"When the program started, the original estimates thought there could be perhaps 35,000 patients," she says. "Then as that became clear that that wasn't going to be true, they thought maybe 50,000 patients -- then 90,000. But what's really happened is the patient community has continued to grow because of conditions like diabetes and obesity becoming so much more common in the larger health care system."

Six percent of all Medicare money, Fields writes, goes toward treating people with kidney failure. But Medicare doesn't set staffing ratios for dialysis clinics. Fields explains that clinics are required to have a medically licensed physician, but the physician is not always present for all dialysis treatments. Some nurses and licensed technicians juggle far more patients than what standards recommend. And some clinics turn over three to four shifts of patients a day.

"What we found in examining inspection reports as broadly and deeply as we could is that many of the same patterns cropped up time and time again: unsafe and unsanitary conditions; prescription and medical errors; issues in infection control; issues that dealt with the amount of staffing, the training of staff and the supervision of staff," Fields says. "I should emphasize, this isn't all clinics. Some clinics do a great job. But what we found, not only looking at inspections but at interviewing people broadly, was that some clinics are operating in a way that seems to ratchet up risks and that reflected some of the frustrations voiced by patients and doctors and other practitioners alike about one-size-fits-all care that didn't really give patients the best of the medicine that's available or the best of the treatment options available."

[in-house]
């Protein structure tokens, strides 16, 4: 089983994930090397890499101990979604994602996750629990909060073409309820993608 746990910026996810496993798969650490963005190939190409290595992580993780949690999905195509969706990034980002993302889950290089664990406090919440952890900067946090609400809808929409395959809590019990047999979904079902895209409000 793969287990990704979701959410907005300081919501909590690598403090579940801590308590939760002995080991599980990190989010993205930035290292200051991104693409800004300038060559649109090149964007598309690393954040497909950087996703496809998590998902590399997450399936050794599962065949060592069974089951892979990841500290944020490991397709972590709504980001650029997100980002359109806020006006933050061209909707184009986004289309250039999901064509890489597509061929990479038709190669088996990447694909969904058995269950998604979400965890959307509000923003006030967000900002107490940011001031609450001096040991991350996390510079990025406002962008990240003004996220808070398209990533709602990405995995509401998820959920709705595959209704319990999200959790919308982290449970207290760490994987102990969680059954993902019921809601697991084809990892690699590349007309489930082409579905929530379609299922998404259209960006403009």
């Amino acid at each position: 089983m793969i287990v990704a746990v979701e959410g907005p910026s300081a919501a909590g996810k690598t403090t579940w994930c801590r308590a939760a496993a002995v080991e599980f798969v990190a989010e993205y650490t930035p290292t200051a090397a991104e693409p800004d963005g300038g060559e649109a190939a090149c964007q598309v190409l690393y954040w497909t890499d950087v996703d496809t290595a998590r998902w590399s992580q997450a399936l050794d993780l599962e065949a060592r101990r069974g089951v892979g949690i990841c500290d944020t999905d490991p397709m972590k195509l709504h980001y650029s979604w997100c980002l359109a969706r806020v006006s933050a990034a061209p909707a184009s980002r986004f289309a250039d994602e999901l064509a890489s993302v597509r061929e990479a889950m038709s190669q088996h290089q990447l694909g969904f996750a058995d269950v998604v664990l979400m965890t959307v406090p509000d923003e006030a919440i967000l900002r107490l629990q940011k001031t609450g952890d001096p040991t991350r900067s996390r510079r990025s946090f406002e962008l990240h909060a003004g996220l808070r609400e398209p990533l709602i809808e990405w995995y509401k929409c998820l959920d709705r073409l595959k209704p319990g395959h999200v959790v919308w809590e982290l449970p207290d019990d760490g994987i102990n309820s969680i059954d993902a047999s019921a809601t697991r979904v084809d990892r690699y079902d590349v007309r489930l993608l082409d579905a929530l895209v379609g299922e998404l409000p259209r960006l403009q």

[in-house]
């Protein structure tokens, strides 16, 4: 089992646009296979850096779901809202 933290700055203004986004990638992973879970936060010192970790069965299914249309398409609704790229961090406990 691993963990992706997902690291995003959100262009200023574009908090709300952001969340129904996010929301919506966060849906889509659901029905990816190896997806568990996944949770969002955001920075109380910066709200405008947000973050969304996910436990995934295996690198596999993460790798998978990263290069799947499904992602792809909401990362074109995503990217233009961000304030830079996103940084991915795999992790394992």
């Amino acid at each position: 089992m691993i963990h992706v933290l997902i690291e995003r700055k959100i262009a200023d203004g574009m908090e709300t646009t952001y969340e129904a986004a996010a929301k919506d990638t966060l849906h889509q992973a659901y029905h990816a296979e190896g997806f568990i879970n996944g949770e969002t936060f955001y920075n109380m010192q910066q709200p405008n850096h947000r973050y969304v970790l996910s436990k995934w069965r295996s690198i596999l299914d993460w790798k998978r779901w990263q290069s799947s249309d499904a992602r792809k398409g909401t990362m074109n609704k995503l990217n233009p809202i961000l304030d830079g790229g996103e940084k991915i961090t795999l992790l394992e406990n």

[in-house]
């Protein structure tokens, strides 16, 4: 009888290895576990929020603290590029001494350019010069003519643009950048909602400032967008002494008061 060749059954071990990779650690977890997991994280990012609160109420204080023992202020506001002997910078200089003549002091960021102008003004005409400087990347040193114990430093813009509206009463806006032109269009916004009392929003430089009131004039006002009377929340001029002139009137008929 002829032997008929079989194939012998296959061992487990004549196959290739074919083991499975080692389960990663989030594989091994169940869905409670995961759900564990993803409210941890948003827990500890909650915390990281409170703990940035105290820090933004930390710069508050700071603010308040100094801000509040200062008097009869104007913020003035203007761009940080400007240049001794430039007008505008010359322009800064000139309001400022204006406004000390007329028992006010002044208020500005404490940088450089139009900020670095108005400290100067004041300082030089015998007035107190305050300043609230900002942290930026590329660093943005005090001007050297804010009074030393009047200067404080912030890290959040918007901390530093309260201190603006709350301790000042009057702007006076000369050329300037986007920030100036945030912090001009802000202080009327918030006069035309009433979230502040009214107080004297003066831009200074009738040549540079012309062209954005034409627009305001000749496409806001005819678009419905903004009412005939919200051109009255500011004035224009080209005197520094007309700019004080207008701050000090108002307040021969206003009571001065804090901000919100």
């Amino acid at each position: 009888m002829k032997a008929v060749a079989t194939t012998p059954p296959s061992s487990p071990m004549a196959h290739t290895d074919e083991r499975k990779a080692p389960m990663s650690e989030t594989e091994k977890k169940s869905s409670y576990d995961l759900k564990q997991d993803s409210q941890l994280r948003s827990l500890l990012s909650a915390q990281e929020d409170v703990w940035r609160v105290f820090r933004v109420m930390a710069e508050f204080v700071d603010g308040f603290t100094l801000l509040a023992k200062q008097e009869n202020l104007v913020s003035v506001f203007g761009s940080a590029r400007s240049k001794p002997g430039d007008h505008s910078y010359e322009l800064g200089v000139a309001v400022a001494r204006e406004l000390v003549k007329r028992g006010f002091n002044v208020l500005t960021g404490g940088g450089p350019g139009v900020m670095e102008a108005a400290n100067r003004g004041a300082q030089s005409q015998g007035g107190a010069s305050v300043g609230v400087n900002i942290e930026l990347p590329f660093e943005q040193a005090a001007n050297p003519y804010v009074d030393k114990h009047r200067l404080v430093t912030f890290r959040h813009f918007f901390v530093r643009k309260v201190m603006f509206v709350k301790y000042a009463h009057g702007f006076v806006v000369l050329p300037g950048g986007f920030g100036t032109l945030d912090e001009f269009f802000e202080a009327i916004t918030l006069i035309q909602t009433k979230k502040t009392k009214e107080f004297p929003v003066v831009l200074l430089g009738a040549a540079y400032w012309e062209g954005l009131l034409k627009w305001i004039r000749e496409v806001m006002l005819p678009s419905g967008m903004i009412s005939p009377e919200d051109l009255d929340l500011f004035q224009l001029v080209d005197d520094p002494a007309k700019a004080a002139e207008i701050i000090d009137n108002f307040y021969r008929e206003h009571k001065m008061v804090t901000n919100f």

Transitioning To Private Care

Today more than 80 percent of the 5,000 dialysis centers operating in the United States are private, a major change from the mainly hospital-based care patients received in the 1970s and 1980s. Fields says the transition happened because the payment policies for dialysis treatment helped create financial incentives that allowed corporations to enter the market.

"The payment policies at the beginning were said to be quite generous and to draw providers in to create the desperately needed access that the [dialysis] program was based on," she says. "And the people who float in to create that access were mostly for-profit providers. ... Ultimately, as the payment policies evolved to somewhat suppress the price of each treatment, what you found happening was that that sort of favored providers who had economies of scale and could have purchasing power that lowered their cost. And the product of that has been a vast changeover in who provides the care."

She says that some reforms are in the works to improve patient care, including Medicare's plan to offer a set payment for patients' combined treatments and drugs, instead of paying for each separately. The combined payment, says Fields, removes the incentive for clinics to overuse drugs to generate profits.